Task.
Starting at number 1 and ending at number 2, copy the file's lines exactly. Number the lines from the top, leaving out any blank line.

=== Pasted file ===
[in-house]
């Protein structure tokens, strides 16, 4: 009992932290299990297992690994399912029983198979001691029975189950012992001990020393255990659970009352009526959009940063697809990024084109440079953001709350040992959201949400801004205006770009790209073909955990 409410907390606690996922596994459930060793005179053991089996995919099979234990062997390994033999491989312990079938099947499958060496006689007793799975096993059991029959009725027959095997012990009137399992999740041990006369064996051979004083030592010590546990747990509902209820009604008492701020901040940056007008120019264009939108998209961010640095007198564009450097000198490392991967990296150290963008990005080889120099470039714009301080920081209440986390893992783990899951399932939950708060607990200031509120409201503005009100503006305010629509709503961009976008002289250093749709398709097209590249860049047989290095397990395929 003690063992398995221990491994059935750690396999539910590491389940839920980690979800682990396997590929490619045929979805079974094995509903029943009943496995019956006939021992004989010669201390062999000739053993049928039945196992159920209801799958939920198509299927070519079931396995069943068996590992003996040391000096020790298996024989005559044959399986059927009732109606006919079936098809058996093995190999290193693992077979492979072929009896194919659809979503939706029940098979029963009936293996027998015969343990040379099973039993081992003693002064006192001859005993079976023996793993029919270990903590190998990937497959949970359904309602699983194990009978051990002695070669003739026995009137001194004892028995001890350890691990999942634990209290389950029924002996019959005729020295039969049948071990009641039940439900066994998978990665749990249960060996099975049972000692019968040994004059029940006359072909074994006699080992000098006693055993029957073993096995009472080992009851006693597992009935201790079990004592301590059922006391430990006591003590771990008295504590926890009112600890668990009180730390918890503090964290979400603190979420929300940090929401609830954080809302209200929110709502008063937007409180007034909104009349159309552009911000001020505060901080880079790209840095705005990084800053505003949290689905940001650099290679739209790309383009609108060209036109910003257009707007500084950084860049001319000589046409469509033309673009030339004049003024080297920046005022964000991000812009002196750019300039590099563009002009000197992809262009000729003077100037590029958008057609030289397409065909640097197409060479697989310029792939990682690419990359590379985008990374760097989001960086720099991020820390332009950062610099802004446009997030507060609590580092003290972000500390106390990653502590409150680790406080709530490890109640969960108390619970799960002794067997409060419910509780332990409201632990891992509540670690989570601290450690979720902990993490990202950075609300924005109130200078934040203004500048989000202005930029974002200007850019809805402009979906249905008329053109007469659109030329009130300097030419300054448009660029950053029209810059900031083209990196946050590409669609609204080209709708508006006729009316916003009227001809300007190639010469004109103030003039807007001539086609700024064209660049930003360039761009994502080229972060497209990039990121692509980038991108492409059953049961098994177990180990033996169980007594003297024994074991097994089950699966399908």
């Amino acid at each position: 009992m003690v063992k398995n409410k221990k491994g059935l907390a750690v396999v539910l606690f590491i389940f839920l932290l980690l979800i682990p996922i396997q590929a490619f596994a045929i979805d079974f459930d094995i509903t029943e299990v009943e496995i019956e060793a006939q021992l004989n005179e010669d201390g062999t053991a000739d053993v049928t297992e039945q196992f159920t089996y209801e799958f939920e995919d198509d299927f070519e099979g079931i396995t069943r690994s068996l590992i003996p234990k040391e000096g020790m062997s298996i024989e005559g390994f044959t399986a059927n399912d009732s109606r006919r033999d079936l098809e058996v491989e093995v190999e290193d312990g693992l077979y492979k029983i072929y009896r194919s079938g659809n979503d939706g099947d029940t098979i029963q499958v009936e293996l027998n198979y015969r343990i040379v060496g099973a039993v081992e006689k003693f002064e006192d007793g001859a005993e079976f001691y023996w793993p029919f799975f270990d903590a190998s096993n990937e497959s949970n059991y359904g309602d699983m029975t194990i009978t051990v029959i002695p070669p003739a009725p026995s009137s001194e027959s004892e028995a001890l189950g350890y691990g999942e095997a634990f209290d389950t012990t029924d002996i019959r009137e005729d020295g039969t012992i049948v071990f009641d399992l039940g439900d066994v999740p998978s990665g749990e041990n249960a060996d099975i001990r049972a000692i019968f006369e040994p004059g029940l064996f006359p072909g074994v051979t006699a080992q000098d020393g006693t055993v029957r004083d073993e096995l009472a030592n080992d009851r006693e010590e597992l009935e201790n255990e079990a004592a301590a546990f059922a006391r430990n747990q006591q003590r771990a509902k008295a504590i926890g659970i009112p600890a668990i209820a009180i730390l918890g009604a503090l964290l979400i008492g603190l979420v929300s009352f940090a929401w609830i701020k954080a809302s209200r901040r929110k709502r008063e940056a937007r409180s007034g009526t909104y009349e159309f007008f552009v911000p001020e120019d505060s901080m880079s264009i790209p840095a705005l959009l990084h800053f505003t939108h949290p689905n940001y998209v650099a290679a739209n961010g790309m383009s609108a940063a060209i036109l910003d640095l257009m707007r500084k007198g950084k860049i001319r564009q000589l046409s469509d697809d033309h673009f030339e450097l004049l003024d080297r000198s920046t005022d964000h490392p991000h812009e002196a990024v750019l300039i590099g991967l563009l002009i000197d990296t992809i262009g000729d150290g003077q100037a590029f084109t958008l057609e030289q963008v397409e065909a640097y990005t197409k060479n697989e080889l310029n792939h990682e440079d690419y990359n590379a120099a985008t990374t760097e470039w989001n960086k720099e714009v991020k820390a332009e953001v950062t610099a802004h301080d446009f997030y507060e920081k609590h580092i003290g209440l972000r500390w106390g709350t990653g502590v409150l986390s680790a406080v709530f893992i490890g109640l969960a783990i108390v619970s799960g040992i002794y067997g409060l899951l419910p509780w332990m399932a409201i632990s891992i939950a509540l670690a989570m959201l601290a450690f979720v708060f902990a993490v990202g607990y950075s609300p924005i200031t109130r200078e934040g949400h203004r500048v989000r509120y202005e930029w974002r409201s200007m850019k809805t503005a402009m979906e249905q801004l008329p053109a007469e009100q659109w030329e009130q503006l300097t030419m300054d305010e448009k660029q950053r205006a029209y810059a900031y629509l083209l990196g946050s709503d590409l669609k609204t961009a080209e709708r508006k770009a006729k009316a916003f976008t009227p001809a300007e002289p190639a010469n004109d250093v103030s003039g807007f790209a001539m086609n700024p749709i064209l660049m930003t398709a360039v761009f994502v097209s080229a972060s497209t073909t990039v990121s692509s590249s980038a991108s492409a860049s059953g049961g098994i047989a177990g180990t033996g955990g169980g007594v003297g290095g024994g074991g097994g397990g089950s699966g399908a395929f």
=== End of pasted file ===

[in-house]
């Protein structure tokens, strides 16, 4: 009992932290299990297992690994399912029983198979001691029975189950012992001990020393255990659970009352009526959009940063697809990024084109440079953001709350040992959201949400801004205006770009790209073909955990 409410907390606690996922596994459930060793005179053991089996995919099979234990062997390994033999491989312990079938099947499958060496006689007793799975096993059991029959009725027959095997012990009137399992999740041990006369064996051979004083030592010590546990747990509902209820009604008492701020901040940056007008120019264009939108998209961010640095007198564009450097000198490392991967990296150290963008990005080889120099470039714009301080920081209440986390893992783990899951399932939950708060607990200031509120409201503005009100503006305010629509709503961009976008002289250093749709398709097209590249860049047989290095397990395929 003690063992398995221990491994059935750690396999539910590491389940839920980690979800682990396997590929490619045929979805079974094995509903029943009943496995019956006939021992004989010669201390062999000739053993049928039945196992159920209801799958939920198509299927070519079931396995069943068996590992003996040391000096020790298996024989005559044959399986059927009732109606006919079936098809058996093995190999290193693992077979492979072929009896194919659809979503939706029940098979029963009936293996027998015969343990040379099973039993081992003693002064006192001859005993079976023996793993029919270990903590190998990937497959949970359904309602699983194990009978051990002695070669003739026995009137001194004892028995001890350890691990999942634990209290389950029924002996019959005729020295039969049948071990009641039940439900066994998978990665749990249960060996099975049972000692019968040994004059029940006359072909074994006699080992000098006693055993029957073993096995009472080992009851006693597992009935201790079990004592301590059922006391430990006591003590771990008295504590926890009112600890668990009180730390918890503090964290979400603190979420929300940090929401609830954080809302209200929110709502008063937007409180007034909104009349159309552009911000001020505060901080880079790209840095705005990084800053505003949290689905940001650099290679739209790309383009609108060209036109910003257009707007500084950084860049001319000589046409469509033309673009030339004049003024080297920046005022964000991000812009002196750019300039590099563009002009000197992809262009000729003077100037590029958008057609030289397409065909640097197409060479697989310029792939990682690419990359590379985008990374760097989001960086720099991020820390332009950062610099802004446009997030507060609590580092003290972000500390106390990653502590409150680790406080709530490890109640969960108390619970799960002794067997409060419910509780332990409201632990891992509540670690989570601290450690979720902990993490990202950075609300924005109130200078934040203004500048989000202005930029974002200007850019809805402009979906249905008329053109007469659109030329009130300097030419300054448009660029950053029209810059900031083209990196946050590409669609609204080209709708508006006729009316916003009227001809300007190639010469004109103030003039807007001539086609700024064209660049930003360039761009994502080229972060497209990039990121692509980038991108492409059953049961098994177990180990033996169980007594003297024994074991097994089950699966399908």